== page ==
Forbes’ third annual tally of America’s 60 most successful self-made women has a new number one, two new billionaires, a transgender woman who climbed back into the ranks after a one year absence and five newcomers. It’s a diverse group of entrepreneurs, executives and entertainers who made their fortunes in everything from makeup and music to fashion, food and finance and range in age from 27 to 90. Many of these women started out trying to come up with better products to use themselves – including Spanx, Vera Bradley and IT Cosmetics, to name a few — and ended up building successful companies. All of them, who together are worth a record $61.5 billion, share a passion for their products and how they can help their customers.
Leading the way at no. 1 is the cofounder of Little Caesars Pizza, Marian Ilitch. Known as Mrs. I, Ilitch’s fortune grew by $3 billion since last year and she moves up five spots. That’s largely because her husband Mike, with whom she started and ran the business for decades, passed away in February. Forbes now credits her with his portion of Little Caesars, plus her own holdings in the Detroit Red Wings hockey team and MotorCity Casino Hotel. Not included in her fortune: the value of Mike’s Detroit Tigers, which is now in a family trust.
Among the list’s record 18 billionaires are two newly appointed ones including No. 18 Carolyn Rafaelian, the founder of popular bangle brand Alex and Ani, now America’s richest jeweler, and No. 16 Eren Ozmen, cofounder of aerospace and defense contractor Sierra Nevada, whose sales rose 15% in 2016; its Dream Chaser spacecraft now has a partnership with the United Nations and a contract with NASA.
They join better known billionaires in the ranks such as Oprah Winfrey (No. 3) and Facebook Chief Operating Officer Sheryl Sandberg (No. 12), who are actively influencing politics and culture. While Oprah returns to her reporting roots this fall as a special contributor to 60 Minutes. Sandberg has been speaking out against gender pay gaps and criticize President Trump’s travel ban and anti-abortion measures. “Every woman deserves to be paid what she’s worth,” Sandberg wrote in a Facebook post in honor of April’s Equal Pay Day, “When women are paid less than men, it doesn’t just hurt women. It hurts our families, our businesses and our communities.”
The richest newcomer is Anne Dinning, whose net worth is an estimated $600 million. Trained as a computer scientist, she has helped run one of the most successful quantitative hedge fund firms on Wall Street, D. E. Shaw, for nearly two decades. She is one of five financiers in the ranks, including another newcomer, Victoria Zoellner, chairman of $1.7 billion (assets) hedge fund Alpine Associates Management.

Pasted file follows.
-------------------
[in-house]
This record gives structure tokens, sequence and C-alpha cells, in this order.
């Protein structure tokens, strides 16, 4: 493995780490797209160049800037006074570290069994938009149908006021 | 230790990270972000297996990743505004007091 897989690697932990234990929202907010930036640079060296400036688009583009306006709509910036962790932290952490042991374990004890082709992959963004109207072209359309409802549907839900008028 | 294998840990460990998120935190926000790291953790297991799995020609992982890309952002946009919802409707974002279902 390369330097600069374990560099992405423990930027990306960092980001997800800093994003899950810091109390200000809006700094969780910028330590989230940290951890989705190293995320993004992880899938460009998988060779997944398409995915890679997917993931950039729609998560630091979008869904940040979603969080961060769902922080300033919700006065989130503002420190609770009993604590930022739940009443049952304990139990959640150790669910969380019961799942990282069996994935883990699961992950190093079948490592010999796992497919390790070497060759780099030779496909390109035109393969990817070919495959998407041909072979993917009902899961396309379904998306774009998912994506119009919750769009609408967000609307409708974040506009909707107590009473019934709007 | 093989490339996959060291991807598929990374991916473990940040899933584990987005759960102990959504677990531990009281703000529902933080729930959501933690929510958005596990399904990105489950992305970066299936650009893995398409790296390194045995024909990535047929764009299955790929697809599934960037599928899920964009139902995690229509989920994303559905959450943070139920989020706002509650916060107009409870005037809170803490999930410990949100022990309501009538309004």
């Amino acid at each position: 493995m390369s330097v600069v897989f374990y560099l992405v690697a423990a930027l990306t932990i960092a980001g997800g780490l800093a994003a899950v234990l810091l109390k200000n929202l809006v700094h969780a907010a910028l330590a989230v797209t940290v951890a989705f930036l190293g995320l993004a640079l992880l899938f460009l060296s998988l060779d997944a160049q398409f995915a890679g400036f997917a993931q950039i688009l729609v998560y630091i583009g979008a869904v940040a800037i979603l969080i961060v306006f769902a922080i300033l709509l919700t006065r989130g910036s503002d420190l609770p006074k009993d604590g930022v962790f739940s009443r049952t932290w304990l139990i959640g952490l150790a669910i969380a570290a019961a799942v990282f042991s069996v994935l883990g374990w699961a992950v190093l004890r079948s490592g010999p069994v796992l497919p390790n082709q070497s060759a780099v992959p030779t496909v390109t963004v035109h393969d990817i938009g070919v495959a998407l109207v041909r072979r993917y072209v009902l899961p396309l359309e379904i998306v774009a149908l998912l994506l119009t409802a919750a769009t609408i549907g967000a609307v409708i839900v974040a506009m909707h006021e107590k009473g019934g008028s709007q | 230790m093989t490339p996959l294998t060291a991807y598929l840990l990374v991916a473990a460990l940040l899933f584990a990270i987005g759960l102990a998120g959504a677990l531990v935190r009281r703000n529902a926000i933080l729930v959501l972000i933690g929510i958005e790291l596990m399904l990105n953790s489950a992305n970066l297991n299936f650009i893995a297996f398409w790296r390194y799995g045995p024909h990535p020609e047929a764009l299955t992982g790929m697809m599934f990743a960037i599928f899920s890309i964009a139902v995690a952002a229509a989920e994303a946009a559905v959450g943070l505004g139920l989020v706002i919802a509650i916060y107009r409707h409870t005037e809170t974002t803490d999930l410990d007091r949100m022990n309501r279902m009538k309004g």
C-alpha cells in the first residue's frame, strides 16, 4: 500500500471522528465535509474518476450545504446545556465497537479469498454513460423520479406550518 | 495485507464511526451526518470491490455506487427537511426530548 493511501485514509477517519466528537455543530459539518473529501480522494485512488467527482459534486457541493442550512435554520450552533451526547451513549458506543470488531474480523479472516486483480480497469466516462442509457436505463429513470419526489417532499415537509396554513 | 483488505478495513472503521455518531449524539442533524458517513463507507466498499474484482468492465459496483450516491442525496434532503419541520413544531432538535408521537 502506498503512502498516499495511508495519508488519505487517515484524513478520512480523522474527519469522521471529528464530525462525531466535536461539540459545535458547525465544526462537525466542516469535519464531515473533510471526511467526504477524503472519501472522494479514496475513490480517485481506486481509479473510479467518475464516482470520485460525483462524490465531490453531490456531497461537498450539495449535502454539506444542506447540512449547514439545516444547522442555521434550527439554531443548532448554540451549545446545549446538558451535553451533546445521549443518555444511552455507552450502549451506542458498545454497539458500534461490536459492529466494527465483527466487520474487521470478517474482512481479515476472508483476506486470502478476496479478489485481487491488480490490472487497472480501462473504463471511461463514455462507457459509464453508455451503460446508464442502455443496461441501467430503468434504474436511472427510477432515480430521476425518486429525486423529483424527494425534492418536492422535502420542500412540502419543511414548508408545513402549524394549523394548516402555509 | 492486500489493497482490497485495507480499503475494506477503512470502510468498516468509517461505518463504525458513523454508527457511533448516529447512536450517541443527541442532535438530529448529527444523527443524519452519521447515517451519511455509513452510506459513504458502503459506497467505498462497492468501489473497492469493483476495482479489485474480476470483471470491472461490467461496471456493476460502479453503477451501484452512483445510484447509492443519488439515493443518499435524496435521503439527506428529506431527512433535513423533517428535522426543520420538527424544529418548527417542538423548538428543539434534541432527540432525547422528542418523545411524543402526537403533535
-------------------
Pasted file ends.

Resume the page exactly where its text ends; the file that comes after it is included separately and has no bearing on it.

Another new face is Kendra Scott, founder of her eponymous jewelry brand known for customizable earrings, bracelets and necklaces. She debuts following a private equity investment valuing the company at over $1 billion; she is worth $500 million. Makeup maven Jamie Kern Lima also makes the cut after selling her IT Cosmetics to L’Oreal for $1.2 billion in cash in August; she pocketed an estimated $410 million.
Newcomer Jessica Iclisoy literally grabs the last spot in the ranks, coming in tied with real estate maven Dottie Herman at No. 59 with a net worth of $260 million, the minimum needed to make the 2017 list. (That is $10 million more than the $250 million minimum in 2016). Iclisoy launched California Baby in 1995. Today it sells $80 million worth of 90 nontoxic, organic baby care products at stores like Whole Foods and Target. Iclisoy, who owns 100% of the company, never brought in outside investors, has her own manufacturing facility and grows some ingredients on her own farm.
Founder of Sirius Satellite Radio and biotech firm United Therapeutics, Martine Rothblatt rejoins the ranks after a one year absence, as stock rose and Forbes got new information on some stock sales. Rothblatt, who underwent gender reassignment surgery in 1994 but has remained married to the same woman, Bina, for more than three decades, started United after her daughter Jenesis developed pulmonary arterial hypertension; Rothblatt is the only transgender in the ranks.
The youngest person on the list is once again Taylor Swift, now 27, worth $280 million. The oldest is Alice Schwartz, 90. California is home to 23 self-made women, more than any other state by a wide margin. New York comes in second with nine, but New York City, where all of them live, has bragging rights as the top city.
Six women dropped out of the 2017 ranks including Sophia Amoruso, whose online fashion retailer NastyGal filed for bankruptcy protection in November, and Jessica Alba, whose Honest Co. was valued by 2016 potential suitor Unilever at a discount to its last venture capital fundraising round. The four others who fell off this year’s list are model-turned-merchandiser Kathy Ireland, Vera Bradley’s cofounder Barbara Bradley Baekgaard, biotech Opko Health’s Jane Hsiao and financier Lynn Tilton.
To compile net worths, we valued individuals’ assets, including the value of stakes in public companies, using April 28, 2017 stock prices. We valued private companies by speaking with an array of outside experts and conservatively comparing the companies with publicly-traded competitors. To be eligible for this list, women had to have substantially made their own fortunes and be U.S. citizens or permanent U.S. residents. In cases where they started businesses with and still share with their husbands, we’ve assigned them half of that combined wealth. We attempted to vet these numbers with all list entrants. Some cooperated; others didn’t.
Acknowledgments: Euromonitor International; FactSet; LW Hospitality Advisors; Pitchbook; Privco; Simeon A. Siegel, Nomura Instinet; Timothy Landhuis, Staffing Industry Analysts; Lars Topholm, Carnegie Investment Bank.